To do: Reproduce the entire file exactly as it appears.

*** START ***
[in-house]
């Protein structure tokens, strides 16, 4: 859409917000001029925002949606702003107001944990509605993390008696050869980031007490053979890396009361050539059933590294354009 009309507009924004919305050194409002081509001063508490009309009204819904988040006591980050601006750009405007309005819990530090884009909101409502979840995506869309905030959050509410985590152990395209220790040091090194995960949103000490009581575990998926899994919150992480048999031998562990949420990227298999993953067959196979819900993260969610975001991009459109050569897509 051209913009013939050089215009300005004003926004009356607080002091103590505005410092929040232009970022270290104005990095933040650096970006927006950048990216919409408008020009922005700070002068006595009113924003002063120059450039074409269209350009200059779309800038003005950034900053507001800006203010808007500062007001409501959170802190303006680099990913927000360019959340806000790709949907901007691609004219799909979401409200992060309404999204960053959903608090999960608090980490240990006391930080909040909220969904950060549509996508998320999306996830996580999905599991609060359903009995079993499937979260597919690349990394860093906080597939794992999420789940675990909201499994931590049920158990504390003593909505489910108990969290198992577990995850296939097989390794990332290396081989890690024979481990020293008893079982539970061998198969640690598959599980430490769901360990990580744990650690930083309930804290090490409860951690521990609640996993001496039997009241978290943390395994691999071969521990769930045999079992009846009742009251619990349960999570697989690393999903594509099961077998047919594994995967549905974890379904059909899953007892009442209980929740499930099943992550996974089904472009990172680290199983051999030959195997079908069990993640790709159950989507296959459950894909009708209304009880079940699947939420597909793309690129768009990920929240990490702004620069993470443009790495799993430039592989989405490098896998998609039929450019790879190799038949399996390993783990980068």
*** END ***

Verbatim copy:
[in-house]
């Protein structure tokens, strides 16, 4: 859409917000001029925002949606702003107001944990509605993390008696050869980031007490053979890396009361050539059933590294354009 009309507009924004919305050194409002081509001063508490009309009204819904988040006591980050601006750009405007309005819990530090884009909101409502979840995506869309905030959050509410985590152990395209220790040091090194995960949103000490009581575990998926899994919150992480048999031998562990949420990227298999993953067959196979819900993260969610975001991009459109050569897509 051209913009013939050089215009300005004003926004009356607080002091103590505005410092929040232009970022270290104005990095933040650096970006927006950048990216919409408008020009922005700070002068006595009113924003002063120059450039074409269209350009200059779309800038003005950034900053507001800006203010808007500062007001409501959170802190303006680099990913927000360019959340806000790709949907901007691609004219799909979401409200992060309404999204960053959903608090999960608090980490240990006391930080909040909220969904950060549509996508998320999306996830996580999905599991609060359903009995079993499937979260597919690349990394860093906080597939794992999420789940675990909201499994931590049920158990504390003593909505489910108990969290198992577990995850296939097989390794990332290396081989890690024979481990020293008893079982539970061998198969640690598959599980430490769901360990990580744990650690930083309930804290090490409860951690521990609640996993001496039997009241978290943390395994691999071969521990769930045999079992009846009742009251619990349960999570697989690393999903594509099961077998047919594994995967549905974890379904059909899953007892009442209980929740499930099943992550996974089904472009990172680290199983051999030959195997079908069990993640790709159950989507296959459950894909009708209304009880079940699947939420597909793309690129768009990920929240990490702004620069993470443009790495799993430039592989989405490098896998998609039929450019790879190799038949399996390993783990980068």